21.  Analyze the data re: reduction in palliative care admissions and reduction in CHF admissions over past several years since these programs have been in place in PECMH to determine how many admissions have been avoided

22.  Increase the number of beds at PECMH and the number of surgical and other procedures performed there to capitalize on the cost-effective, efficient, highly collaborative model of care.
– PECMH provides a model of rural hospital / community collaborative healthcare that should be replicated elsewhere in QHC
– for example, the PEFHT pays full cost rent for space at PECMH through which the PEFHT offers numerous outpatient clinics to the benefit of our patients, and the financial benefit of QHC;  perhaps more outpatient care could be provided this way at other sites
– take advantage of the large number of Family Physicians who provide high quality inpatient care by providing “step-down” care at PECMH for any patients – whether from PEC or not

23.  Review in detail how Ottawa and St. Joseph’s hospitals have found their required cost savings without cutting beds
– recall that Ontario already has a very low number of hospital beds per capita – compared to 32 OECD countries, Ontario is 4th from last;  Canada has roughly half the number of beds per capita than the OECD average;  and Ontario has a potentially dangerously high occupancy rate;  the ideal occupancy rate is 85% to ensure space for patients in need of admission, avoid overcrowding in ER, etc, and QHC sites are all well over 90% occupancy for medicine beds – this risk of cutting medicine beds is very very high

24.  Ensure the PEC physicians are actively involved in any committees examining the issues of obstetrics and endoscopy at PEC, as well as the issue of ER bypass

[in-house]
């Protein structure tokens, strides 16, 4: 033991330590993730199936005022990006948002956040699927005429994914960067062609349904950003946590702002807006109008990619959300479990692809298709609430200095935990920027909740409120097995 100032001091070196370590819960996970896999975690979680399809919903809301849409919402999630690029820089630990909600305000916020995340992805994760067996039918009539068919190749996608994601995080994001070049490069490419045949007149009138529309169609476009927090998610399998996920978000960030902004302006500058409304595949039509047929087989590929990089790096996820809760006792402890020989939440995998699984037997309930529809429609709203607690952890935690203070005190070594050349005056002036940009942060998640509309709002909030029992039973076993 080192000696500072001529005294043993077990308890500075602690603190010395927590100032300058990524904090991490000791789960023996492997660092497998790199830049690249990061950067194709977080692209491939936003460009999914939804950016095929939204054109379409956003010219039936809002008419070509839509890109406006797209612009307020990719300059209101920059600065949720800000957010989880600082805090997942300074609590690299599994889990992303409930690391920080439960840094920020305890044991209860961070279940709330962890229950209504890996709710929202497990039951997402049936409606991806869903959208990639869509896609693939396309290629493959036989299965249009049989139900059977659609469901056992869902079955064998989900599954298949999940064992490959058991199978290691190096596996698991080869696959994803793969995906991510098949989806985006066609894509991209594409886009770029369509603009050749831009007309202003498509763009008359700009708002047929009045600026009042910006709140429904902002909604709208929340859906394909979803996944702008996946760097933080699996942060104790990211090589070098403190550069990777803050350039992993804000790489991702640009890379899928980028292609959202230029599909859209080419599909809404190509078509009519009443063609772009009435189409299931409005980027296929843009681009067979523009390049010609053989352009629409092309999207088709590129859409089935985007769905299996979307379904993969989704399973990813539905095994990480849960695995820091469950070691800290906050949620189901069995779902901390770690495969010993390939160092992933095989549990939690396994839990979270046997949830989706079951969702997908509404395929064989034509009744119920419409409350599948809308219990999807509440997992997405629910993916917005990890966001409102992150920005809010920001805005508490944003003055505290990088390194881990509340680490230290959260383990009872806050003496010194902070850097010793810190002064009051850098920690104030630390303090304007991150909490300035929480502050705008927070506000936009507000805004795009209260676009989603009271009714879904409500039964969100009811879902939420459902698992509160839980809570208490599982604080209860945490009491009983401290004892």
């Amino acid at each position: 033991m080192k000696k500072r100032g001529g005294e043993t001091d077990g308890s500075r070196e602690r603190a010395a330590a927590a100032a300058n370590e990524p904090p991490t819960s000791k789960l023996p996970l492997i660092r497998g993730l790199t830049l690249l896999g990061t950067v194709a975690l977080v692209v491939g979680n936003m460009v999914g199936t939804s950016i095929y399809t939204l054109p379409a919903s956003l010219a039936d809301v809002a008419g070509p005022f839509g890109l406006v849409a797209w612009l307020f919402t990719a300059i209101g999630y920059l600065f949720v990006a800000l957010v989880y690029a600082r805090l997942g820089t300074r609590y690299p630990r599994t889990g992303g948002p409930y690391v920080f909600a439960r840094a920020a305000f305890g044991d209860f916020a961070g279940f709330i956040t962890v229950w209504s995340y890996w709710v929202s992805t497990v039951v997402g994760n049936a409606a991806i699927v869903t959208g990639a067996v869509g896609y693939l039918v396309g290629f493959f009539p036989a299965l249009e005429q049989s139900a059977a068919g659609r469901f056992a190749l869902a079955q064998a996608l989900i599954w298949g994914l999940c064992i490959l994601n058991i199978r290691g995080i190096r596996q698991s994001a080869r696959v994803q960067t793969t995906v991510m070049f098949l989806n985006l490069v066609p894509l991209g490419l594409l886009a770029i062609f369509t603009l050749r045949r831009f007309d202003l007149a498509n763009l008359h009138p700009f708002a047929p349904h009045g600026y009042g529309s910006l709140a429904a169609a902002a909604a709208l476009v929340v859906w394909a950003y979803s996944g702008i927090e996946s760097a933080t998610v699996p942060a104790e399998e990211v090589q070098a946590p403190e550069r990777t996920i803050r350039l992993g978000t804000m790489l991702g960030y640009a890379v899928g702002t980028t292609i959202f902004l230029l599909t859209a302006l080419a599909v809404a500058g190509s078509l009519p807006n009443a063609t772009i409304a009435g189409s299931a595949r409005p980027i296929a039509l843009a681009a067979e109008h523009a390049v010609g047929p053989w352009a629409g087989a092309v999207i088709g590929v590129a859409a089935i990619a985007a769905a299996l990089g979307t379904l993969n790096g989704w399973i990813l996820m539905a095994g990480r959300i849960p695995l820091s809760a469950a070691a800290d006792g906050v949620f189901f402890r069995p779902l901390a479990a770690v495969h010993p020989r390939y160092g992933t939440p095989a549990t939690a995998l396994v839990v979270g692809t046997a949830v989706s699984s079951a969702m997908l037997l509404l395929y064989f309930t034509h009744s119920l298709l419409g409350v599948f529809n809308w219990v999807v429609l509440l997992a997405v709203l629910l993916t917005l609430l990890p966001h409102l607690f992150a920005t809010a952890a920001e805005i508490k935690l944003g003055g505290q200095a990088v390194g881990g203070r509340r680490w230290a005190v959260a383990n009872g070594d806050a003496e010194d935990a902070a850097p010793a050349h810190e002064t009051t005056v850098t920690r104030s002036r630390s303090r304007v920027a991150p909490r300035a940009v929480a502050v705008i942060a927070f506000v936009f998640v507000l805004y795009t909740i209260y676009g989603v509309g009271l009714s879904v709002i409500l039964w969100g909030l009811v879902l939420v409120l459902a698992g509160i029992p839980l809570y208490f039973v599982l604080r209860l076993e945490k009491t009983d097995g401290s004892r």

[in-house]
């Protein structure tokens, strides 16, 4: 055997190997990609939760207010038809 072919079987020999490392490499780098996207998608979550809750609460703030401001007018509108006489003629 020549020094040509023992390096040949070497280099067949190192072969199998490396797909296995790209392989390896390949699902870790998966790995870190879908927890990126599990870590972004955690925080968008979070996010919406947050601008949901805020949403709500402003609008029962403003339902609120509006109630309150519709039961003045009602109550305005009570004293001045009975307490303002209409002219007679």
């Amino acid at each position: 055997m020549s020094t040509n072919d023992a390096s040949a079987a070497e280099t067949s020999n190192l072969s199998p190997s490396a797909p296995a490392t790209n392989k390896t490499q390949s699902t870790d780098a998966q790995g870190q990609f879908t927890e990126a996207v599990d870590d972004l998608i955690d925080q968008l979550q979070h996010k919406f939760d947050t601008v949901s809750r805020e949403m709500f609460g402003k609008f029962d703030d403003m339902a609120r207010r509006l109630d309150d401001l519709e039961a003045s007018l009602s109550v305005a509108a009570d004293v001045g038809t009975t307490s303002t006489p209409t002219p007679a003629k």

25.  Cut costs in purchasing.  Anecdotal information indicates that purchasing costs have increased substantially since joining the Kingston group in an effort to reduce costs.  If this is true, reverting to the previous system should be very easy to do quickly with significant potential savings within this year.

26.  Request a much longer “roll-out” period for QHC cuts, particularly in light of the active plans that are in place which may well have an impact on occupancy.

As you can see, the PEC physicians have indeed provided a number of concrete suggestions.  The SLT has indicated that this past month of discussions with physicians has been the source of patient impact information.  In light of the advice from us and others that the proposed bed cuts to medicine beds across QHC poses a significant risk to patients, we urge the SLT to reconsider the order of implementation of cuts.  Focus on non-clinical savings first – and there would certainly appear to be sufficient savings to be had to satisfy the MOH in the first year.

-Respectfully submitted by PECMH Physicians.